Wednesday, December 05, 2007

bouncing bow advice

The very first masterclass I attended at last summer's ISB convention was entitled "Bow Strokes with Jeremy McCoy." That might not sound irresistibly attractive to some people, but those people apparently were not in attendance at the 2007 ISB Bass Convention. The room was packed, there were people standing along the wall, and even craning their necks to see from outside the door.

We were about to hear Jeremy McCoy demonstrate spiccatto, and we were all pretty damn excited about it.

Jeremy McCoy plays in the Metropolitan Opera Orchestra, and if you don't know his playing, check out his recently released cd "Dialogues with Double Bass". It's an incredible variety of duets for bass and other instruments, showing off Jeremy's musicality as collaborator as well as soloist.

Getting back to the masterclass though - I unfortunately can't offer any sound or video, but I was taking notes. Here are some of Jeremy's guidelines for working on spiccatto, as well as I can remember them:

1. Prepare with long tones - The contact in a bounced stroke is relatively short, so it's especially important to develop immediate, quality core sound. Focus on full contact with flat bow hair, developing the maximum friction in order to start the string vibrating as quickly as possible.

2. Neutral lines - We don't want anything rigidly straight in the bow arm, since that will disrupt the natural springiness of the bow. The wrist and elbow need to have a combination of firmness and suppleness, so they can direct the bounce without overly controlling it - think of the fluid motion of a basketball player dribbling. This will work best with some degree of flexion.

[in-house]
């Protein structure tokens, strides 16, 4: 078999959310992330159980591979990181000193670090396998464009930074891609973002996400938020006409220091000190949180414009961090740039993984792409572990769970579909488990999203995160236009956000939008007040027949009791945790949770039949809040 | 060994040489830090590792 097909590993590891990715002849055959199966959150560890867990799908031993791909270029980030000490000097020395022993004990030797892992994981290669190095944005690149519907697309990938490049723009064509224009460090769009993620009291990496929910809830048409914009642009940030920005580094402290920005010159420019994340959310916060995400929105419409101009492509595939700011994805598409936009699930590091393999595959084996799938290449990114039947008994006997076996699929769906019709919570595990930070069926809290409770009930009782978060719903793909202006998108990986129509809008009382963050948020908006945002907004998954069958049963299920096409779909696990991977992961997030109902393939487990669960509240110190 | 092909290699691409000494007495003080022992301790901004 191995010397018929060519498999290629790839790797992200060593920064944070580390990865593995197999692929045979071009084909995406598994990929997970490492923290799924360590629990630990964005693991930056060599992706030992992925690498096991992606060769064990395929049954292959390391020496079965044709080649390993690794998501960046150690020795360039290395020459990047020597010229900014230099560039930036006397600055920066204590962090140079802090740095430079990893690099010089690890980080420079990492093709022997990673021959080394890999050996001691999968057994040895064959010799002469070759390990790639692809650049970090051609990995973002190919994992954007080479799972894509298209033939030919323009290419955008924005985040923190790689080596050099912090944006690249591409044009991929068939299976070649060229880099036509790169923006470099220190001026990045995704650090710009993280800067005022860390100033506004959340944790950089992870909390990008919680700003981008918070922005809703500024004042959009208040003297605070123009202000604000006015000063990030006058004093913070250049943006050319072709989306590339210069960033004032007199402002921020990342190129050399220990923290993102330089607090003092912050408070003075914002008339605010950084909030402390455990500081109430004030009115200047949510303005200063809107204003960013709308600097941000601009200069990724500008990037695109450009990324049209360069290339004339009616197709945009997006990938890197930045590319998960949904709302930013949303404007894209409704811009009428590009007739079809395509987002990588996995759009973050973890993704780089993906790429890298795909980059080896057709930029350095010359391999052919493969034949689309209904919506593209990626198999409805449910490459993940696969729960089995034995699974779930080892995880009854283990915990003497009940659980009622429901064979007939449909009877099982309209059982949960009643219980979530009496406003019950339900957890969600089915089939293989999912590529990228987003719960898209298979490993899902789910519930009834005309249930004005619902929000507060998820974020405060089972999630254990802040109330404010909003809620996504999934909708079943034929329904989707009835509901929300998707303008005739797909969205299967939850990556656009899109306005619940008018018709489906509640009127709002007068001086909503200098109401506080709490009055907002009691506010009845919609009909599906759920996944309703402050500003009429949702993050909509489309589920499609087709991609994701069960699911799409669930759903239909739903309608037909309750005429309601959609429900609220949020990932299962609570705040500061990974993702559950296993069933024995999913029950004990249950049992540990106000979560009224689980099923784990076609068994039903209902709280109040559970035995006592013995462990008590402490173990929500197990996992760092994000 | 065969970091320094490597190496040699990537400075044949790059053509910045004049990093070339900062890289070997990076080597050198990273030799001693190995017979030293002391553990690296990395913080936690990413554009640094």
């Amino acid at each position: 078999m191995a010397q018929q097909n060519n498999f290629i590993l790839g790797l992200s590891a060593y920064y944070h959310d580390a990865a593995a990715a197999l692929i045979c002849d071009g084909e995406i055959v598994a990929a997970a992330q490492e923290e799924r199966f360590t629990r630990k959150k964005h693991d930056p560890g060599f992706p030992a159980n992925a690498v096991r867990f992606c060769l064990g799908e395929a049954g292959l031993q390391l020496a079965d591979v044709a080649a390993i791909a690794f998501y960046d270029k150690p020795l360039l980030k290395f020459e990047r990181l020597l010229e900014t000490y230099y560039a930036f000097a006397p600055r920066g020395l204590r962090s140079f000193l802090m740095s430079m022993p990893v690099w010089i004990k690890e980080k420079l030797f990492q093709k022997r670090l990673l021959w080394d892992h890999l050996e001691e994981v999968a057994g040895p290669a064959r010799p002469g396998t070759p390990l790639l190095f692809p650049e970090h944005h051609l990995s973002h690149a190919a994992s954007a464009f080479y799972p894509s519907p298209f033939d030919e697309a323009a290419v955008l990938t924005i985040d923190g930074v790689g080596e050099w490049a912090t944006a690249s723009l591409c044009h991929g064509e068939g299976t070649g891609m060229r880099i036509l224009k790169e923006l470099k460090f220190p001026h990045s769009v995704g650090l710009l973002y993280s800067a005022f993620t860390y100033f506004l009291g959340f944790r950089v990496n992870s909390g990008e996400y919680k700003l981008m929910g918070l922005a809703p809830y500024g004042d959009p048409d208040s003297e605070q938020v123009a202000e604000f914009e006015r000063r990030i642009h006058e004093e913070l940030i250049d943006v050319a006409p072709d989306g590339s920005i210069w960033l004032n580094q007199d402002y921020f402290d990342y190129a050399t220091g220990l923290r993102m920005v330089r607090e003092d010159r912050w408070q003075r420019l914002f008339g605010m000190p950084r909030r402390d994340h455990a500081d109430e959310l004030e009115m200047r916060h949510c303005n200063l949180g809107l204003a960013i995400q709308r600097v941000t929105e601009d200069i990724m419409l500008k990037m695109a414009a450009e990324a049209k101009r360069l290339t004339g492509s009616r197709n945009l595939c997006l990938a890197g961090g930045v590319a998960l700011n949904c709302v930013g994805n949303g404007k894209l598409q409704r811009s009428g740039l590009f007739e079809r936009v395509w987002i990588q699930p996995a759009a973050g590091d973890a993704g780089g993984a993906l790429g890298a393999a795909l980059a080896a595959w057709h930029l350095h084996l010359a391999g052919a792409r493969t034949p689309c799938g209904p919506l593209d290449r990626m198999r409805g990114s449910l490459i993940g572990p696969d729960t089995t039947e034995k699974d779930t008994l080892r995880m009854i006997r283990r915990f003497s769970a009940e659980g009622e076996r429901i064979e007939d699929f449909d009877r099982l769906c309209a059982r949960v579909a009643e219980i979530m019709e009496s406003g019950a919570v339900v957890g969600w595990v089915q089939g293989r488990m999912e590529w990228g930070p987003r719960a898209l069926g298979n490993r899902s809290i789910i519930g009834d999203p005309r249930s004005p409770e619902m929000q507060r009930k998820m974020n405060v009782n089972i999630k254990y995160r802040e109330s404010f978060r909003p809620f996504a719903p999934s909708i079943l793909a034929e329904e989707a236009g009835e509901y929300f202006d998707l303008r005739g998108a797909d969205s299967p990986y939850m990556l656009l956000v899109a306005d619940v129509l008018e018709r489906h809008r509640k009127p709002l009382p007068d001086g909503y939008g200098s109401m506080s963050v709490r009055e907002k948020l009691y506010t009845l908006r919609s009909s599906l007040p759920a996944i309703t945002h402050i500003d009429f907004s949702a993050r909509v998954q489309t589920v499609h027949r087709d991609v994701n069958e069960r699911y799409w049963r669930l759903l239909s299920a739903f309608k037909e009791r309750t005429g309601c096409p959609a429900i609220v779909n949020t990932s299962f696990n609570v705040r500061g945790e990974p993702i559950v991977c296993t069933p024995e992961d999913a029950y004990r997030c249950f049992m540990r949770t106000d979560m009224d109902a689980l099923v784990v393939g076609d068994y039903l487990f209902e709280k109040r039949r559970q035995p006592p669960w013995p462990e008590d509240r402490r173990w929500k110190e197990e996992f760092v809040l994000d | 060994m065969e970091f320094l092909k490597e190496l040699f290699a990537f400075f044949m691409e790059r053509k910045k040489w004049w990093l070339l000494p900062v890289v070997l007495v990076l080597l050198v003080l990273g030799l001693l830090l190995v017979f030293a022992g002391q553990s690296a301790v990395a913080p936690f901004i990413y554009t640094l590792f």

3. The tip must track - Any wobble or wavering in a long or detache stroke will only become more pronounced in an off the string stroke. Watch that the tip follows a consistent, straight path in long tones, so that it can track horizontally in spiccatto strokes. Notice if the motion of up-bows and down-bows is symmetrical, or if one is more pronounced. Again, using full bow hair for maximum friction will help.

4. Find a natural bounce point - This can start with finding the balance point on your bow, and experimenting with bounced strokes in relation to that point. There's no single ideal spot on the bow, but moving away or towards the balance point can help make spiccatto strokes longer or crisper.

5. Initiate with the elbow - Longer strokes might work better with the whole arm, while shorter may mostly involve the wrist and fingers. Any bounced stroke will start with the elbow though - watch that the elbow is preparing and leading the arm and bow.

He went on to demonstrate a whole range of spiccatto strokes, from martele and sautille to ricochet, battute and balzato. I don't actually remember what a balzato stroke sounded like (my notes say "lit. 'prancing' - flicked at top") but it's a fun word to say in rehearsal or at an audition. "Can we hear that a little more balzato, please?"

1 comment:

Joe Lewis said...

I've heard these frequently mentioned - great tips!